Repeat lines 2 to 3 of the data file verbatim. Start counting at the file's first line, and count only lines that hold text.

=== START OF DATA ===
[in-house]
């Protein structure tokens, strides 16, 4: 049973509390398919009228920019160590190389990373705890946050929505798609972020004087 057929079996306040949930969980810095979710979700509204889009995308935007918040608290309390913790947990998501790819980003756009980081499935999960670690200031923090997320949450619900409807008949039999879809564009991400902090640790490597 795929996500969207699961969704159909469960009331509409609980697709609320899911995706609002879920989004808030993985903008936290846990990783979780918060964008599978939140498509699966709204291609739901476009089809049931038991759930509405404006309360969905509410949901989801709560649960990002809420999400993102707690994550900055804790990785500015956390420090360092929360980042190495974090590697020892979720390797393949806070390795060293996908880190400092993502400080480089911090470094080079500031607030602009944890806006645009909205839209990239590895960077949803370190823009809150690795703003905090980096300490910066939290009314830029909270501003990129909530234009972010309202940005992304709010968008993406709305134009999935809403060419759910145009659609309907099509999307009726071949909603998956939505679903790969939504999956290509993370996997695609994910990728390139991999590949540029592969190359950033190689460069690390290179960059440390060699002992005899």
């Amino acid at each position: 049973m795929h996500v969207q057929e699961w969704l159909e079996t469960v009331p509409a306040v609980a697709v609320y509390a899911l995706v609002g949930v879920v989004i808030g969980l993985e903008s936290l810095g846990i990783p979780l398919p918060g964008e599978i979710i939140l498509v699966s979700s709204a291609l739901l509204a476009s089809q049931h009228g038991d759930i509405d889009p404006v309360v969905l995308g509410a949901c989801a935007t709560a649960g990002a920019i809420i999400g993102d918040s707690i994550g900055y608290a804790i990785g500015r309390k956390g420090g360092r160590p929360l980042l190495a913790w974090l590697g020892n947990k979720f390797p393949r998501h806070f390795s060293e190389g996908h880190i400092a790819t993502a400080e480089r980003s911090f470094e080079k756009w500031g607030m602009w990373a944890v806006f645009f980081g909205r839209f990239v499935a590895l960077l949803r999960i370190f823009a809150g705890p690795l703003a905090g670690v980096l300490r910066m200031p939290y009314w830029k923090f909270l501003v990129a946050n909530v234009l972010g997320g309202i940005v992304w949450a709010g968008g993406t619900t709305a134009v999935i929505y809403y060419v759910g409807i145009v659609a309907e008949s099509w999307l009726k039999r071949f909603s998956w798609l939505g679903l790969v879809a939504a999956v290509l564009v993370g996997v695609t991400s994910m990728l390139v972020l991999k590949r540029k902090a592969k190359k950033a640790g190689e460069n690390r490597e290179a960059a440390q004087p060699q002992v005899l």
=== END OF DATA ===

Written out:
């Protein structure tokens, strides 16, 4: 049973509390398919009228920019160590190389990373705890946050929505798609972020004087 057929079996306040949930969980810095979710979700509204889009995308935007918040608290309390913790947990998501790819980003756009980081499935999960670690200031923090997320949450619900409807008949039999879809564009991400902090640790490597 795929996500969207699961969704159909469960009331509409609980697709609320899911995706609002879920989004808030993985903008936290846990990783979780918060964008599978939140498509699966709204291609739901476009089809049931038991759930509405404006309360969905509410949901989801709560649960990002809420999400993102707690994550900055804790990785500015956390420090360092929360980042190495974090590697020892979720390797393949806070390795060293996908880190400092993502400080480089911090470094080079500031607030602009944890806006645009909205839209990239590895960077949803370190823009809150690795703003905090980096300490910066939290009314830029909270501003990129909530234009972010309202940005992304709010968008993406709305134009999935809403060419759910145009659609309907099509999307009726071949909603998956939505679903790969939504999956290509993370996997695609994910990728390139991999590949540029592969190359950033190689460069690390290179960059440390060699002992005899």
């Amino acid at each position: 049973m795929h996500v969207q057929e699961w969704l159909e079996t469960v009331p509409a306040v609980a697709v609320y509390a899911l995706v609002g949930v879920v989004i808030g969980l993985e903008s936290l810095g846990i990783p979780l398919p918060g964008e599978i979710i939140l498509v699966s979700s709204a291609l739901l509204a476009s089809q049931h009228g038991d759930i509405d889009p404006v309360v969905l995308g509410a949901c989801a935007t709560a649960g990002a920019i809420i999400g993102d918040s707690i994550g900055y608290a804790i990785g500015r309390k956390g420090g360092r160590p929360l980042l190495a913790w974090l590697g020892n947990k979720f390797p393949r998501h806070f390795s060293e190389g996908h880190i400092a790819t993502a400080e480089r980003s911090f470094e080079k756009w500031g607030m602009w990373a944890v806006f645009f980081g909205r839209f990239v499935a590895l960077l949803r999960i370190f823009a809150g705890p690795l703003a905090g670690v980096l300490r910066m200031p939290y009314w830029k923090f909270l501003v990129a946050n909530v234009l972010g997320g309202i940005v992304w949450a709010g968008g993406t619900t709305a134009v999935i929505y809403y060419v759910g409807i145009v659609a309907e008949s099509w999307l009726k039999r071949f909603s998956w798609l939505g679903l790969v879809a939504a999956v290509l564009v993370g996997v695609t991400s994910m990728l390139v972020l991999k590949r540029k902090a592969k190359k950033a640790g190689e460069n690390r490597e290179a960059a440390q004087p060699q002992v005899l």